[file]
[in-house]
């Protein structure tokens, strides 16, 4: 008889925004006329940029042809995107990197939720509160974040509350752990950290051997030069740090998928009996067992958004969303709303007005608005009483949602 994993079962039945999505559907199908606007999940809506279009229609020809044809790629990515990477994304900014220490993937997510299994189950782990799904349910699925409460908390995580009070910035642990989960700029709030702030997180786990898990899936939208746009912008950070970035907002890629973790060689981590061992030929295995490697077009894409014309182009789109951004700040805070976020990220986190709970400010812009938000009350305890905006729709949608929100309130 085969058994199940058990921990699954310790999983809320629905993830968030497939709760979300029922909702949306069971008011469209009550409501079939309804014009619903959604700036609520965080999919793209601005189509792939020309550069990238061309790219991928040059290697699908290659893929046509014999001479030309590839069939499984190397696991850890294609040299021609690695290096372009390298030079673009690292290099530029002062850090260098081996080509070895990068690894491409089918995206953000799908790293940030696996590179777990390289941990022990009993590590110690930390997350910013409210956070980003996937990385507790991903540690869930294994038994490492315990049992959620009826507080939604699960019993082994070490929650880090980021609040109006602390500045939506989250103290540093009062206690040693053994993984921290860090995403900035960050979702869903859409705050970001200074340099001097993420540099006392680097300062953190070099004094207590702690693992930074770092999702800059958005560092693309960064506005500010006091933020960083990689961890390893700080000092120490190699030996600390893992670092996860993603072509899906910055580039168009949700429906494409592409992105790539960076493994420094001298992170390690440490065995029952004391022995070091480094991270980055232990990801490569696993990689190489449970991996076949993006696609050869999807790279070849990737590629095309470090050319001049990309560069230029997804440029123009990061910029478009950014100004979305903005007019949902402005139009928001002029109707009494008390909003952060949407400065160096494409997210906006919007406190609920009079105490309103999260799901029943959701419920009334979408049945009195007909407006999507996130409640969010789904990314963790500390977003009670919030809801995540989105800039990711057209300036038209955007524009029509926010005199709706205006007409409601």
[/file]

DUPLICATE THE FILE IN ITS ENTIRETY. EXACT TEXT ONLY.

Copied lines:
[in-house]
């Protein structure tokens, strides 16, 4: 008889925004006329940029042809995107990197939720509160974040509350752990950290051997030069740090998928009996067992958004969303709303007005608005009483949602 994993079962039945999505559907199908606007999940809506279009229609020809044809790629990515990477994304900014220490993937997510299994189950782990799904349910699925409460908390995580009070910035642990989960700029709030702030997180786990898990899936939208746009912008950070970035907002890629973790060689981590061992030929295995490697077009894409014309182009789109951004700040805070976020990220986190709970400010812009938000009350305890905006729709949608929100309130 085969058994199940058990921990699954310790999983809320629905993830968030497939709760979300029922909702949306069971008011469209009550409501079939309804014009619903959604700036609520965080999919793209601005189509792939020309550069990238061309790219991928040059290697699908290659893929046509014999001479030309590839069939499984190397696991850890294609040299021609690695290096372009390298030079673009690292290099530029002062850090260098081996080509070895990068690894491409089918995206953000799908790293940030696996590179777990390289941990022990009993590590110690930390997350910013409210956070980003996937990385507790991903540690869930294994038994490492315990049992959620009826507080939604699960019993082994070490929650880090980021609040109006602390500045939506989250103290540093009062206690040693053994993984921290860090995403900035960050979702869903859409705050970001200074340099001097993420540099006392680097300062953190070099004094207590702690693992930074770092999702800059958005560092693309960064506005500010006091933020960083990689961890390893700080000092120490190699030996600390893992670092996860993603072509899906910055580039168009949700429906494409592409992105790539960076493994420094001298992170390690440490065995029952004391022995070091480094991270980055232990990801490569696993990689190489449970991996076949993006696609050869999807790279070849990737590629095309470090050319001049990309560069230029997804440029123009990061910029478009950014100004979305903005007019949902402005139009928001002029109707009494008390909003952060949407400065160096494409997210906006919007406190609920009079105490309103999260799901029943959701419920009334979408049945009195007909407006999507996130409640969010789904990314963790500390977003009670919030809801995540989105800039990711057209300036038209955007524009029509926010005199709706205006007409409601």